Deepest Chamber is a new game designed by a team of graduates from the University of Illinois. It’s an ambitious project, in which they hope to try something new, breaking away from traditional turn-based strategy games. The developers have created a unique 3D world, which makes the game feel immersive, and it’s easy to get lost in. The game plays like a roguelike dungeon crawler, where players must navigate a maze-like dungeon filled with randomly generated levels. The objective is to navigate through the dungeon, in order to find and rescue your fellow survivors.
Deepest Chamber is a turn based deckbuilder that offers randomized dungeons, with turn based combat and a retro look & feel that is inspired by old school console games. The game features over a hundred different cards, a procedurally generated dungeon, and a no death mode. The game has been in development since 2012, and in May 2016 the game became available on Steam Greenlight.
Deepest Chamber is an online multiplayer dungeon-building game, with a focus on procedurally generated levels, meaning every playthrough will be a different experience. Deepest Chamber gives players the tools to design their own dungeons, cells, and rooms, all of which can be randomized for endless replayability. Players start at the bottom of the dungeon, in darkness, and must climb the depths, meeting and defeating monsters and eventually finding the way to the centre of the dungeon.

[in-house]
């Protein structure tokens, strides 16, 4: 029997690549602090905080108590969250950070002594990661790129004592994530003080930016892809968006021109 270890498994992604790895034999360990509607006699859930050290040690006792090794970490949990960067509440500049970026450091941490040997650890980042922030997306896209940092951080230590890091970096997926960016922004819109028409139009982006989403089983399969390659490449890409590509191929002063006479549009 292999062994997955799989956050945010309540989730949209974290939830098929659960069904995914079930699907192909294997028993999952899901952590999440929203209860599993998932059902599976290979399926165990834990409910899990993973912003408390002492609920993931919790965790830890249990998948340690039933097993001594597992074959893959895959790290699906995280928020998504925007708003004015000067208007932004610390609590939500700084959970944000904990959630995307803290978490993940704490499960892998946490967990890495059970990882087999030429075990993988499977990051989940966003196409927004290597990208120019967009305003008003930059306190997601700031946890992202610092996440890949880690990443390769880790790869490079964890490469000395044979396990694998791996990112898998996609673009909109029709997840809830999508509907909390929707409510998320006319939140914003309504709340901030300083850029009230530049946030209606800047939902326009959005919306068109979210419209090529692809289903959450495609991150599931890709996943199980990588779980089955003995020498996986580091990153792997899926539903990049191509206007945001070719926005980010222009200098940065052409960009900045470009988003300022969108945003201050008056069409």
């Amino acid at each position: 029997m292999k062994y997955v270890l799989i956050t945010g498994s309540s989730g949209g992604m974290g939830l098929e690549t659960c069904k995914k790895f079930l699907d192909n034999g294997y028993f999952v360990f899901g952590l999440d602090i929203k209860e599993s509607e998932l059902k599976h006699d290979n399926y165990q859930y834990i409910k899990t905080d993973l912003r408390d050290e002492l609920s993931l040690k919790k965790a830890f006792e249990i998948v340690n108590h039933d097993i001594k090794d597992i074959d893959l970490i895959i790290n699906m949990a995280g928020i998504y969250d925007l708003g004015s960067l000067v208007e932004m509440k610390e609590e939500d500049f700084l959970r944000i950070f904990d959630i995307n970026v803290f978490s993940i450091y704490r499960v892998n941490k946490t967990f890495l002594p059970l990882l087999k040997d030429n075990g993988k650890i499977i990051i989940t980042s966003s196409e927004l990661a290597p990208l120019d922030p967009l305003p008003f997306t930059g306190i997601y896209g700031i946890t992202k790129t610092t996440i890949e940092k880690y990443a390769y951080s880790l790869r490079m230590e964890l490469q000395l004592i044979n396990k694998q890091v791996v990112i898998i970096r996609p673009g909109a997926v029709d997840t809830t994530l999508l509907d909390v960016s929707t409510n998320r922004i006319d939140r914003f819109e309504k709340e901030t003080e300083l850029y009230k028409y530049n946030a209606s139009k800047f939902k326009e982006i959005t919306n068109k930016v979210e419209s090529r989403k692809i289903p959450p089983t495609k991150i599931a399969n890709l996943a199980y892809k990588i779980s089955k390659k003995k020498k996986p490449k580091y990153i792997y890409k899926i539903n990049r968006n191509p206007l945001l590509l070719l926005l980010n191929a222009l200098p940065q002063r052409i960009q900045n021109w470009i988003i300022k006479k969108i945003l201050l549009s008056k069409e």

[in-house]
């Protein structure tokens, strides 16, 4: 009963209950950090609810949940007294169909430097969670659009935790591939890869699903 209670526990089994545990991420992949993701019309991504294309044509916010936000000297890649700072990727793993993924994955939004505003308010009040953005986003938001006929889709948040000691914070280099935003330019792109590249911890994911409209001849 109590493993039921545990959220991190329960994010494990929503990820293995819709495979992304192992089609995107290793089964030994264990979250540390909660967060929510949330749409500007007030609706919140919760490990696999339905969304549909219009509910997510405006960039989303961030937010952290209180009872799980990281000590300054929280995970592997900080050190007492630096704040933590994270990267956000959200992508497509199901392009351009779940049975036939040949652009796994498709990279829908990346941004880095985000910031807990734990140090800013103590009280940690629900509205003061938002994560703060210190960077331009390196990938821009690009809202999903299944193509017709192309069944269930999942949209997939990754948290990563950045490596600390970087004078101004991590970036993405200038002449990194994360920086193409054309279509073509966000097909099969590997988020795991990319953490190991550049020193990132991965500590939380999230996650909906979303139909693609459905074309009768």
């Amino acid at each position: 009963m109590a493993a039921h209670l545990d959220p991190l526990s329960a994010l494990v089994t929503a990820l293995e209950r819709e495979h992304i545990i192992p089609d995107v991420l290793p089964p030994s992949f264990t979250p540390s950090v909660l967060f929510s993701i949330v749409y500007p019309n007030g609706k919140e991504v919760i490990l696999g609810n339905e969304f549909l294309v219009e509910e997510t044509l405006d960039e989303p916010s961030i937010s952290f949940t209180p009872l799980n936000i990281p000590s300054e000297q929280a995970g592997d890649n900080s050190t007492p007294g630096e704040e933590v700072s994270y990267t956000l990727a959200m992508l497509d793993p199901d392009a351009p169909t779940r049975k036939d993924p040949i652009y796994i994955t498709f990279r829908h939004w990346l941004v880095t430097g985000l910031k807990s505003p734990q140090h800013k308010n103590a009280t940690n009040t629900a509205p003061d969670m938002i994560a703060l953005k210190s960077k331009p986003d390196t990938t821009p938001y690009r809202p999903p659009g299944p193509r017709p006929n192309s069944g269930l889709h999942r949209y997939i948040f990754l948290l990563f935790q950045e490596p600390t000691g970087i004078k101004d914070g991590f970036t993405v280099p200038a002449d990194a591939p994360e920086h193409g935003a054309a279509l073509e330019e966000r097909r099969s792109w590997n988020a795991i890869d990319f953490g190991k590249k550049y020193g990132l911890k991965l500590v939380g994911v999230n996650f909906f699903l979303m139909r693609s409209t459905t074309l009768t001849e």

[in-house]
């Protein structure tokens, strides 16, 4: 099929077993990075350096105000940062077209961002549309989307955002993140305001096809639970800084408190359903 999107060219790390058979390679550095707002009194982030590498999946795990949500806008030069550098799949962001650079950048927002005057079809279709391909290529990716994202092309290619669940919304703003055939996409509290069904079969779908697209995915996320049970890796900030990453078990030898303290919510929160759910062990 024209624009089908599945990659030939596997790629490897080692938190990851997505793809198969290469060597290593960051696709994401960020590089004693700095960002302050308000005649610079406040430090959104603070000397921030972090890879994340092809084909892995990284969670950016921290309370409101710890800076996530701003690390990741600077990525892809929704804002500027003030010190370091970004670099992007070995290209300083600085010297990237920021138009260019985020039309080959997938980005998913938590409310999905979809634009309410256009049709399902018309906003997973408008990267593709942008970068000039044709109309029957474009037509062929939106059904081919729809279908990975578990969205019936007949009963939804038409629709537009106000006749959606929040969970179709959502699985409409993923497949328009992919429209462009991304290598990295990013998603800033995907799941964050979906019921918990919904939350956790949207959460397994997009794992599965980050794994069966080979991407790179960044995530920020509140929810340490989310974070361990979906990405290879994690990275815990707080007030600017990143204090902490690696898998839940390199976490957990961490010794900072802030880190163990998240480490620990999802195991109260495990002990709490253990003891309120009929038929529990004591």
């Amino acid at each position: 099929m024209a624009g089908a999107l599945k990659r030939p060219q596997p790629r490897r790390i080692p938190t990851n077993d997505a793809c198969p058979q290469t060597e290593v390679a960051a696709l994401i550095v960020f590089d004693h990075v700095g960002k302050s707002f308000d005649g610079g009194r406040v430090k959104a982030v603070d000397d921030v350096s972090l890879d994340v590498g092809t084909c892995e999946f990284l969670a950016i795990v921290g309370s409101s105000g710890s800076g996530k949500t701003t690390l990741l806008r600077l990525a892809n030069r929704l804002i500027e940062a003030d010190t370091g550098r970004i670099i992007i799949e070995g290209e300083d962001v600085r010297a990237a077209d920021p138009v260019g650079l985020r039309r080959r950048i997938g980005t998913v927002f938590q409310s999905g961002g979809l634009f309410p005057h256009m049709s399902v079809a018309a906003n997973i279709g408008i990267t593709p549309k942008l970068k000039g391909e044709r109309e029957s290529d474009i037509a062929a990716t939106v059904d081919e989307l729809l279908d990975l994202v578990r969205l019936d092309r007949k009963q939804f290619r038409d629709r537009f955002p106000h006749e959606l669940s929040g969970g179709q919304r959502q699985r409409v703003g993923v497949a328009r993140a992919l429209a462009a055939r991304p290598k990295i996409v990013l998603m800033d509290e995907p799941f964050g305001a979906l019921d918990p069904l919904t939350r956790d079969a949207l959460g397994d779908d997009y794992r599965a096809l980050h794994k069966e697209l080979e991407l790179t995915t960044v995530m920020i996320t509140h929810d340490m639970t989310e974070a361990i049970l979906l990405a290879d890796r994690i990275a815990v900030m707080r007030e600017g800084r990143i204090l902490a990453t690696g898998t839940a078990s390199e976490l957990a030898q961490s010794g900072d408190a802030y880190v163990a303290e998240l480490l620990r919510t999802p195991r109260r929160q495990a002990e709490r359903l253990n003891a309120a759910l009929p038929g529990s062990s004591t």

Deepest Chambers will be available for $12.99 on Steam and the Epic Games Store on July 22, 2021. Deepest Chambers is a dungeon crawling experience with rogue-like features and deckbuilding gameplay that allows you to plan and employ various strategies to survive chamber after chamber of the underworld’s most horrific foes.
You’re trapped in a seemingly endless maze of dungeons. Hope is bleak, but as the commander of the Royal Guards, you bear the weight of your kingdom’s hopes. Will you let your hope run out or persevere into the Deepest Chambers?
What is the meaning of Deepest Chambers?
Deepest Chambers is a deck-building game inspired by roguelike dungeon crawlers. If you’ve played games like Slay the Spire, Dicey Dungeons, or Monster Train, you’ll have no trouble figuring out how to play this one. Each time you play, you’ll go on a new adventure with a fresh deck, through a succession of randomly created rooms filled with monsters to vanquish. To finish the race, you’ll have to travel through four levels. After each run, you’ll get a card and a trinket, and you’ll be ready to go again.